September 1923, Frankfurt am Main, Germany
Saturday is 5-year-old Peeta Mellark's favorite day of the week.
It's not that he doesn't like school. He does. Kindergarten is actually kind of fun– or at least, more fun than he'd expected. He gets to spend time away from Mama every day, now. At school he gets to run and wrestle with his friends away from her watchful eye.
Of course, school isn't all fun. There are long stretches of time, every single day, where he's supposed to just sit and listen. Peeta doesn't like that part. It's hard to sit quietly for so long, and sometimes he just can't stop fidgeting, no matter how many times Fraulein Schultz raps his knuckles with her ruler and tells him to be still.
But last week Fraulein Schultz taught Peeta how to write his name, and Peeta had never been prouder than he was when he later showed Papa the large P-E-E-T-A he'd written on his school tablet.
None of that matters, though. Because no matter how fun school can sometimes be, Saturday, his one day off, is still the best. Now that he is old enough to be in school Mama and Papa have finally, finally decided he is old enough to go with his brothers on their Saturday deliveries. So now, every Saturday morning, he helps Streusel and Rye load up their bicycles with loaves of bread, cakes, and cookies for delivery to the other merchants who, given that Saturday is everyone's busiest day, can't spare the time to come to the bakery for what they need. Peeta has wanted to do this for forever, it seems, and cannot believe that he is finally allowed.
Before Peeta started making deliveries with his brothers he hadn't seen much of anything at all outside the little part of town where he has lived all his life. But now, every week, he gets to ride his little bicycle all over Frankfurt, seeing places and people he's never seen before. The people Peeta sees on Saturdays are the best thing about being 5, he's decided. The thing that keeps him awake half the night on Friday with anticipation. So many different kinds of people, doing so many different things. People playing musical instruments for coins that other people toss into their instrument cases. People driving motorcars along the narrow strasses. People wearing the wildest clothes, in the most vibrant colors. People sitting outside cafes drinking coffee or smoking cigarettes, chatting and laughing with each other in German or, sometimes, in languages he cannot understand. He has always known that there was more to the world than his little neighborhood but it is one thing to know something like that and quite another to actually know.
Every Saturday night, after deliveries have been made and the bicycles put away for the week, he lies awake for hours wondering, in awe, just how big the whole entire world must be. He wonders if he will get a chance to see for himself someday.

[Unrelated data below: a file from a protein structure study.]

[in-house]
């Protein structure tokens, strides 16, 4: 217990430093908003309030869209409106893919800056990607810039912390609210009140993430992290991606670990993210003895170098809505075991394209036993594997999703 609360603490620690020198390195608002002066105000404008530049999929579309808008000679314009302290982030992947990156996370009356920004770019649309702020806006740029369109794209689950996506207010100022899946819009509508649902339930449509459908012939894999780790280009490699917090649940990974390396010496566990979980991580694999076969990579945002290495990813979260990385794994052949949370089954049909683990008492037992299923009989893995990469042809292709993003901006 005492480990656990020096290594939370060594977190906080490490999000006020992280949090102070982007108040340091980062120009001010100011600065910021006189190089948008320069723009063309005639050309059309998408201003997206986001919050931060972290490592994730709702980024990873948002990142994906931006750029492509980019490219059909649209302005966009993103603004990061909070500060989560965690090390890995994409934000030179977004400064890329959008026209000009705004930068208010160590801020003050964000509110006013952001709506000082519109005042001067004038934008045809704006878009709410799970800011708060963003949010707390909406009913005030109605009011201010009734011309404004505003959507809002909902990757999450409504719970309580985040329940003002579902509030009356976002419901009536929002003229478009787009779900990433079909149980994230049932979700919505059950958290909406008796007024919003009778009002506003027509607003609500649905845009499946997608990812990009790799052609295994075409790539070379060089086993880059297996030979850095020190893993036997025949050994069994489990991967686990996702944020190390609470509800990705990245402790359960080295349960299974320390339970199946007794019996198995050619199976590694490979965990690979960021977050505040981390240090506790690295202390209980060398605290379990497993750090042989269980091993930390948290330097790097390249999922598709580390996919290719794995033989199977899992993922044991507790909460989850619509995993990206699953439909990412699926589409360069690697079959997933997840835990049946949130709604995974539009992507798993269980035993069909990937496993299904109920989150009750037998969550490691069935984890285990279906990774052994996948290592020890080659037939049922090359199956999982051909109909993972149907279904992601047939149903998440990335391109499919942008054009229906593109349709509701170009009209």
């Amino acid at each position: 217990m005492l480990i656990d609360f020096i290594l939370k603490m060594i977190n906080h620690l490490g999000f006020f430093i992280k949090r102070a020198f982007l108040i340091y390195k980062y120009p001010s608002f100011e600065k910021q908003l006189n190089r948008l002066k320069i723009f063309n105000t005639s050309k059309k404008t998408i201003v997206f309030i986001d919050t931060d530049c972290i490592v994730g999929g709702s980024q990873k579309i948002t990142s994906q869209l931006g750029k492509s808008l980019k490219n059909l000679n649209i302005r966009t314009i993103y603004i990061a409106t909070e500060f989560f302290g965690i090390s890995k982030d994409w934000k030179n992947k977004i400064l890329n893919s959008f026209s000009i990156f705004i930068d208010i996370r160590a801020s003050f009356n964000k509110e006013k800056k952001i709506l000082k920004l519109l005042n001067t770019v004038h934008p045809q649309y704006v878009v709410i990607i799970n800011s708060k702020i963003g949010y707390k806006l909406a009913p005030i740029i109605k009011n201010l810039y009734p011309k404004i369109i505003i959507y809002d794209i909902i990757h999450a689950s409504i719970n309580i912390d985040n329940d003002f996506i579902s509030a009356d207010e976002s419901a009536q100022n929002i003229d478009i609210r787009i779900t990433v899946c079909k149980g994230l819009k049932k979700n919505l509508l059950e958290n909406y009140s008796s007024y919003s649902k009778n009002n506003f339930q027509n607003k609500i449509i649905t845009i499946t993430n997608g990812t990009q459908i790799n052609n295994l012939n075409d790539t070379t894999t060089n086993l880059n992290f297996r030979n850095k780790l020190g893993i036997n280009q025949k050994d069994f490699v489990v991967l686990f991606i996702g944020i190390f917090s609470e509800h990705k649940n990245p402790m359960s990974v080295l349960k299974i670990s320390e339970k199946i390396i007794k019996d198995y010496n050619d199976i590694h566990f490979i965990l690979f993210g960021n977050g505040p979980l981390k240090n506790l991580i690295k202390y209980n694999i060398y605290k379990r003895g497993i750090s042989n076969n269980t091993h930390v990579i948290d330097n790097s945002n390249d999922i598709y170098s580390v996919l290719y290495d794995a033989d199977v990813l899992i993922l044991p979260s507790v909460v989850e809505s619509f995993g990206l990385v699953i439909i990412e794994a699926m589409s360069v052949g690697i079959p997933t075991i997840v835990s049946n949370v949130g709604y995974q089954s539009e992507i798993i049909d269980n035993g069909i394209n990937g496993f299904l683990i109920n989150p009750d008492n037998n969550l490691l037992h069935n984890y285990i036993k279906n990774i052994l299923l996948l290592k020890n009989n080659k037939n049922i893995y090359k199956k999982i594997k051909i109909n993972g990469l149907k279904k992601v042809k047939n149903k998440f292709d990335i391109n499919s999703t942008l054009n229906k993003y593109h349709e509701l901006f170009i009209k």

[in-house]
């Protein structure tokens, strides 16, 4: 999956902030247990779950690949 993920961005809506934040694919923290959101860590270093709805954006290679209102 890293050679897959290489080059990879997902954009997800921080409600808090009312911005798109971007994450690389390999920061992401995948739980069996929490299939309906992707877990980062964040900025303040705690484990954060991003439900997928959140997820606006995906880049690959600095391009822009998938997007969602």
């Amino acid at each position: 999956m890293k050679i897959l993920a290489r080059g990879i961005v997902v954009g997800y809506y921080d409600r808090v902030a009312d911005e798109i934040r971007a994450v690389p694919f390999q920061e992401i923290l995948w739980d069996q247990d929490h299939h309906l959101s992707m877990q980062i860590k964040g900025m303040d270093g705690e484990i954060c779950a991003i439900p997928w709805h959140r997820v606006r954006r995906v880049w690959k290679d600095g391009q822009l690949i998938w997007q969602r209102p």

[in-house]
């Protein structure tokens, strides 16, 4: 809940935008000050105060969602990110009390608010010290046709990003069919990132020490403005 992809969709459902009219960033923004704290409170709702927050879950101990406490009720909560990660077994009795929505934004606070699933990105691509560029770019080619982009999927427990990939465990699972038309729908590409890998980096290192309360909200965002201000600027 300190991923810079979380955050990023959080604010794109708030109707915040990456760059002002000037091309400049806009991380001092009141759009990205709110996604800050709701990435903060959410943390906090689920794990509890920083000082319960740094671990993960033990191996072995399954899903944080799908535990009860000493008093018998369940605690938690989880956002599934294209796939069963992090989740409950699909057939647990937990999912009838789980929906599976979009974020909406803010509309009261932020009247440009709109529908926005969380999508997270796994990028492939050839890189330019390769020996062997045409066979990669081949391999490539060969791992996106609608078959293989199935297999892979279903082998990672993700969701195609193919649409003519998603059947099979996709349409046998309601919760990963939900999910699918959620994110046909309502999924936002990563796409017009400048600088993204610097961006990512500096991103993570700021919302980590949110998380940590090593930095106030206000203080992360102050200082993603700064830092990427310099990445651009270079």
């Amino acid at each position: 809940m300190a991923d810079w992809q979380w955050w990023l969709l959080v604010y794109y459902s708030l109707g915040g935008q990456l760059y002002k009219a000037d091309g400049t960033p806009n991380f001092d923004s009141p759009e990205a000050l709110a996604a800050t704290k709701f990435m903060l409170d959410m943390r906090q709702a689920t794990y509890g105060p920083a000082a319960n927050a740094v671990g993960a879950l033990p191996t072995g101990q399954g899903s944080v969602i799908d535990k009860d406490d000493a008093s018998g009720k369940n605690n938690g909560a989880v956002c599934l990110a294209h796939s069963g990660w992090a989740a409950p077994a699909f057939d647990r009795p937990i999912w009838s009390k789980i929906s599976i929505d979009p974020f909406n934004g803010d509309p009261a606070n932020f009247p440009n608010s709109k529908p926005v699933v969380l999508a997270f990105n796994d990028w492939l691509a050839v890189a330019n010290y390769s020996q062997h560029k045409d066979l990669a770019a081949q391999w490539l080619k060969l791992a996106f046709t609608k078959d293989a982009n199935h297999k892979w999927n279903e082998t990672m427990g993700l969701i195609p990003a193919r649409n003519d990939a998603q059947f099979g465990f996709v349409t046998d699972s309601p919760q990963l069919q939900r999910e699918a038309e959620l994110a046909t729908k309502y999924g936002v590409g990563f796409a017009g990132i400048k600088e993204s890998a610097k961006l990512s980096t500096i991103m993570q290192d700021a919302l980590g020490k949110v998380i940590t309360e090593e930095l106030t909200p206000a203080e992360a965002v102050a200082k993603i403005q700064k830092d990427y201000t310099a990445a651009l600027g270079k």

On this particular Saturday, Peeta and his brothers have been on their bicycles for about four hours (his brothers always staying a few meters ahead of him) when he sees his brothers dismount, errands nearly done for the day and both of the older boys ready for a short break. Although Peeta isn't tired in the slightest – he could, and would, peddle around Frankfurt all day, all week really, if they'd only let him – Peeta slows his bicycle and hops off it to wait for them. He watches Streusel roll a crude cigarette with some tobacco and a bit of paper he has pulled from his pocket, and looks on as he lights it. Peeta doesn't think Streusel really knows what he's doing, but with the cigarette between his lips Peeta thinks Streusel almost looks like a grown-up. Peeta wonders if perhaps that, rather than the cigarette itself, is the point.
(Peeta does not like how his brothers treat him like a baby sometimes, still, even now that he's started school, or how they have jokes they share with each other but not him. They are all he has ever known, though, his brothers, and they're never exactly mean to him, so he guesses he can't really complain.)
After Streusel finishes doing whatever it was he was doing with the cigarette – smoking it, maybe, or perhaps just pretending to– he and Rye jump back on their bicycles and Peeta does the same. They only have a few more deliveries to make and then they will be ready to go home. Peeta peddles quickly to keep up with the older boys as they pull up to Herr Everdeen's butcher shop. He's only met Herr Everdeen once before but he knows he likes the butcher (although he also knows his Mama does not like him, for some reason) with his sparkling grey eyes and cheerful voice.
Peeta and his brothers climb off their bicycles and lean them against the side wall of the butcher shop. Rye hands Peeta the small bag of cookies they'll be delivering to Herr Everdeen while he and Streusel, between them, bring in the three loaves of bread. His oldest brother opens the door to the butcher shop and Peeta can hear the tinkling bells over the door signaling their entry.